Robert Griffin III's helmet transmitter went out in the final drive Sunday, a situation the Washington Redskins practice each week where he is forced to call his own plays. So he was prepared to improvise when it happened against the Buccaneers.
Trailing by a point with 1:42 remaining in the game, Washington's remarkable rookie quarterback calmly drove his team 56 yards to set up Billy Cundiff's 41-yard field goal that went just inside the left upright with three seconds remaining, giving the Redskins a 24-22 win over Tampa Bay.
Afterward, RG3 quoted a football movie called The Replacements.
"Great players want the ball in their hands when it's crunch time," Griffin said. ''It's funny that I just quoted that movie, but that's how it really is."
The victory simply served to fuel the passion among Washington fans about a rookie who has essentially chucked most of that learning-curve stuff in the garbage.
Griffin has the Redskins at 2-2 and is the "It Guy."
"He's a winner. He's a winner," Redskins cornerback DeAngelo Hall said twice for emphasis. "And it's starting to rub off. We always knew he was going to be able to come in and make plays."
It's now clear why, after trading four draft choices to St. Louis to be able to select Griffin with the second pick of the NFL Draft, owner Daniel Snyder took his front-office staff to the Bahamas to celebrate.
Griffin was 26 of 35 for 323 yards and ran seven times
"Anytime you can extend the play with your feet and make plays happen with your feet running the ball, you got a chance to catch defenses off-balance," Hall said. "He's been able to do that all season so far. He's got a great arm. He's always looking to pass. Anytime you put those things together, you have a chance to be good."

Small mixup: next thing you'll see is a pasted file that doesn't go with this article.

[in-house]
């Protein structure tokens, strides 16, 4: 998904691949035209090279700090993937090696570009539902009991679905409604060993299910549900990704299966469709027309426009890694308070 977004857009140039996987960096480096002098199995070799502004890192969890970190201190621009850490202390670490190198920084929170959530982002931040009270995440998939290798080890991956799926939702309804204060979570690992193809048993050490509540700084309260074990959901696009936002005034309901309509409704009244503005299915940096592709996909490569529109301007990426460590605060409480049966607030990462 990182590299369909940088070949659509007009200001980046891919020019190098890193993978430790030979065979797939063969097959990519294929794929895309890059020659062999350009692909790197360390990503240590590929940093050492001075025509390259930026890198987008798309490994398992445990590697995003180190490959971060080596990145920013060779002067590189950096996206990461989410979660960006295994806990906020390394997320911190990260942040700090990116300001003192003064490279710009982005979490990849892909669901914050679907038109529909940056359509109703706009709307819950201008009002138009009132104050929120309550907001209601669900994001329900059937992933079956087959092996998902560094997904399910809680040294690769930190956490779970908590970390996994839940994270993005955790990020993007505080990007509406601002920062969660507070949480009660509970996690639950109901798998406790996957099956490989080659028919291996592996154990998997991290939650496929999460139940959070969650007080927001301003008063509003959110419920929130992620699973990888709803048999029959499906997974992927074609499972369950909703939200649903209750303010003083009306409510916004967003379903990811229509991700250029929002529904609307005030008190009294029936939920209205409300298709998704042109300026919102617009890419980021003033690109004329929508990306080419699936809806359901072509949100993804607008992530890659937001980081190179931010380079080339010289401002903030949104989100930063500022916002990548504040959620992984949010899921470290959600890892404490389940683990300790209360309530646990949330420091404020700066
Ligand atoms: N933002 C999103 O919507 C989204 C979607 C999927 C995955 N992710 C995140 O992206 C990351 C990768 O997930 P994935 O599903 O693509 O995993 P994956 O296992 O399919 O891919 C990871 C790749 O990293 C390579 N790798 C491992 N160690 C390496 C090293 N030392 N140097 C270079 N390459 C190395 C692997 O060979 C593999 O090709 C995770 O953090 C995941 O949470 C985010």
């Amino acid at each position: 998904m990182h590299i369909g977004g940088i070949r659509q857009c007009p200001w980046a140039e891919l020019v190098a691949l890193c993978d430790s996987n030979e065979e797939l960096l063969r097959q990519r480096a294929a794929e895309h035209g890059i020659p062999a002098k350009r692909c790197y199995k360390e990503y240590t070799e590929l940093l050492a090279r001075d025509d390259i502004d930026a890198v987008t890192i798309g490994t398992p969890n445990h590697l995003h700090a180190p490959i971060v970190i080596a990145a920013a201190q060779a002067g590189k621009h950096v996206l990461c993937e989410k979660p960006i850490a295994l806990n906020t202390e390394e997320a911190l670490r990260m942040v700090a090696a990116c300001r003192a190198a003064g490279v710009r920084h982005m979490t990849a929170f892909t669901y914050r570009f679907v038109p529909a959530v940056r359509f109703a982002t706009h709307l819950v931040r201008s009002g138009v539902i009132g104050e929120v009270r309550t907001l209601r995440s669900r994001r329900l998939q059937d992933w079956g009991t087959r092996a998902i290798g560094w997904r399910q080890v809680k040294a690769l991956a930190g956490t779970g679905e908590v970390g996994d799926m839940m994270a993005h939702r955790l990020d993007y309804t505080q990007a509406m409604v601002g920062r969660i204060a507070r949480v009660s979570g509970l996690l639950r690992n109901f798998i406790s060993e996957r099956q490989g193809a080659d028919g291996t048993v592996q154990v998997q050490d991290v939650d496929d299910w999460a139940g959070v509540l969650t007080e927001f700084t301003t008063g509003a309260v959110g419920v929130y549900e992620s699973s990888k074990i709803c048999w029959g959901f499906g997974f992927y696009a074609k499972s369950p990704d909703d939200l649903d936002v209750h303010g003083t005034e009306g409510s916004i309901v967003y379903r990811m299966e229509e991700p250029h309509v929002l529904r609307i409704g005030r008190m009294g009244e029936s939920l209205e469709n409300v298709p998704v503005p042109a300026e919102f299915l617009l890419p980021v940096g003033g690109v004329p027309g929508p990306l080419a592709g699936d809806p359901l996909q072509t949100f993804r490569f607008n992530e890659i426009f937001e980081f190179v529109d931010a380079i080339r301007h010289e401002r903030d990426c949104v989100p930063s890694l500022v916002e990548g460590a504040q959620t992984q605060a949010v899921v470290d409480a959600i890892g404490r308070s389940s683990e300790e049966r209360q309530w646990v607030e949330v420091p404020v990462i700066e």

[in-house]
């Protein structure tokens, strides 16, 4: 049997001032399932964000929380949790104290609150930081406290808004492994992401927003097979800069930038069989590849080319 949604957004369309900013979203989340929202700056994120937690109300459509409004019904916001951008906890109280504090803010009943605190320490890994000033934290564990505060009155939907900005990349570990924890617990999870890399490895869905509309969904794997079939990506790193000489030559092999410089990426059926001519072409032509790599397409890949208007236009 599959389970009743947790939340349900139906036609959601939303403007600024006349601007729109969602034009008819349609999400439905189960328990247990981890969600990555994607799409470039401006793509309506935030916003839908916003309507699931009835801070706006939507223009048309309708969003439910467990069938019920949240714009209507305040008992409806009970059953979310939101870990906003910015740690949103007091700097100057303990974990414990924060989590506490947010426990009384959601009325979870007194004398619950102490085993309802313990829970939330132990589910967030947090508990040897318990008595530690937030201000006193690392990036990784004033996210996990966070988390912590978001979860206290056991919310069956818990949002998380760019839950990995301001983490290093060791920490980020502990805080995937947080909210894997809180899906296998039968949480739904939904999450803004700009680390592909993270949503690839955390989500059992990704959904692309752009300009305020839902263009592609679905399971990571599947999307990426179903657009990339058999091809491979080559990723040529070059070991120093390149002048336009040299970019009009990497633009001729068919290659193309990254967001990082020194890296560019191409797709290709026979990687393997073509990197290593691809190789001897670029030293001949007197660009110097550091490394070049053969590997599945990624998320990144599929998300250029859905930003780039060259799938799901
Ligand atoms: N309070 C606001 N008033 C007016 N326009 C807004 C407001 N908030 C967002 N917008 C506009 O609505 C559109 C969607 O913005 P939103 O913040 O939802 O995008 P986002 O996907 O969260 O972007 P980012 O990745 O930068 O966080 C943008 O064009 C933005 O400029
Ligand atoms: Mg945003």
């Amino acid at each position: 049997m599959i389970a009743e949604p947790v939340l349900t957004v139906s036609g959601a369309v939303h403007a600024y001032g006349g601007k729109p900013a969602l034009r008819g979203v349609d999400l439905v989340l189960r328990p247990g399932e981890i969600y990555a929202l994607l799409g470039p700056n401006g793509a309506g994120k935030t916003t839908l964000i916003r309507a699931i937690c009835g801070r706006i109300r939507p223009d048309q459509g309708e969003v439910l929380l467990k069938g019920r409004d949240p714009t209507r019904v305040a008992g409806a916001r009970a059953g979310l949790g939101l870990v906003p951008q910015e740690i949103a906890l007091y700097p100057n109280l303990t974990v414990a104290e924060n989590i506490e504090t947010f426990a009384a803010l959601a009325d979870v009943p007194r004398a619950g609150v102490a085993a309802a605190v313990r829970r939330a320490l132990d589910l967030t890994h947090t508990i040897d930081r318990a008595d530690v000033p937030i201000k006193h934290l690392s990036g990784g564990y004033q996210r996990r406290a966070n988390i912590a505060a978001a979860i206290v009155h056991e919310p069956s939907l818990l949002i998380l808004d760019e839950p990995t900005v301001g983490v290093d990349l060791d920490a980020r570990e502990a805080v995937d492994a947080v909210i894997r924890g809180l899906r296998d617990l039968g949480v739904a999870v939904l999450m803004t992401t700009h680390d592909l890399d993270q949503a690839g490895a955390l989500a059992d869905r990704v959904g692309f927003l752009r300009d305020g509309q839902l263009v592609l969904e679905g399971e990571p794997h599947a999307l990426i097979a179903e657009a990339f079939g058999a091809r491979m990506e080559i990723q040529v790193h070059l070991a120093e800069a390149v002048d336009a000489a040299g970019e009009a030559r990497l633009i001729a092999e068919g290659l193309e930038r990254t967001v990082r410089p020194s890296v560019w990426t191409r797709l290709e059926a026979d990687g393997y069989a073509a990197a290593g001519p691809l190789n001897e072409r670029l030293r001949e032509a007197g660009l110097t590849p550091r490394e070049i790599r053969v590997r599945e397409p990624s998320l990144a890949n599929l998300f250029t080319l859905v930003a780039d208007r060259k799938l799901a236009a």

Raising Arizona: The Arizona Cardinals didn't get a great game from its defense, just two great plays. The result was another wild win at home, this time 24-21 over Miami on Jay Feely's 46-yard field goal 6:31 into overtime.
The Cardinals are off to their best start since winning their first seven 38 years ago. They've won 9 of 11 overall and eight straight at home. Of those eight wins, five have come in overtime.
"Fortunately for us, the overtime thing continues to work for us," coach Ken Whisenhunt said. "It wasn't pretty. We've got a lot of things we've got to correct, but there's a lot of fight in our team. To be able to hang in there, make some plays at the end and win the game, it goes a long way to building confidence in what you can do."
Kickin' it: Forget about Sam Bradford and Steven Jackson. The St. Louis Rams' true offensive star thus far is a rookie kicker Greg Zuerlein, who made 21 straight field goals last fall at Division II Missouri Western and he's been a sure thing in the NFL, too.
The rookie kicked four field goals, setting a club record with a 58-yarder and then topping it with a 60-yarder, and helped the Rams beat the Seattle Seahawks 19-13 on Sunday. He's 12 for 12 on the year.
"Right now, our kicker is the MVP of the season," Jackson said. "Pretty much, all we've got to do is get across the 50-yard line and we're in his range."
Cassel safe for now: Kansas City coach Romeo Crennel said Matt Cassel would be the quarterback for Sunday's game against Baltimore, but the combination of Cassel's lousy play in Sunday's 37-20 loss to San Diego -- he threw three first-half interceptions as the Chiefs fell behind 27-6 -- and Crennel's less-than-enthusiastic defense of his starter guaranteed that the issue won't be so easily dismissed.
"He still can do some good things," Crennel said.
Crennel also wouldn't say whether he contemplated turning to backup Brady Quinn at quarterback at any time during Sunday's game. The Chiefs have committed 15 turnovers in four games, and Cassel -- with seven interceptions and three lost fumbles -- is responsible for 10 of those.
The Tampa Bay Times, the Orlando Sentenal, the Kansas City Star and The Associated Press contributed to this report.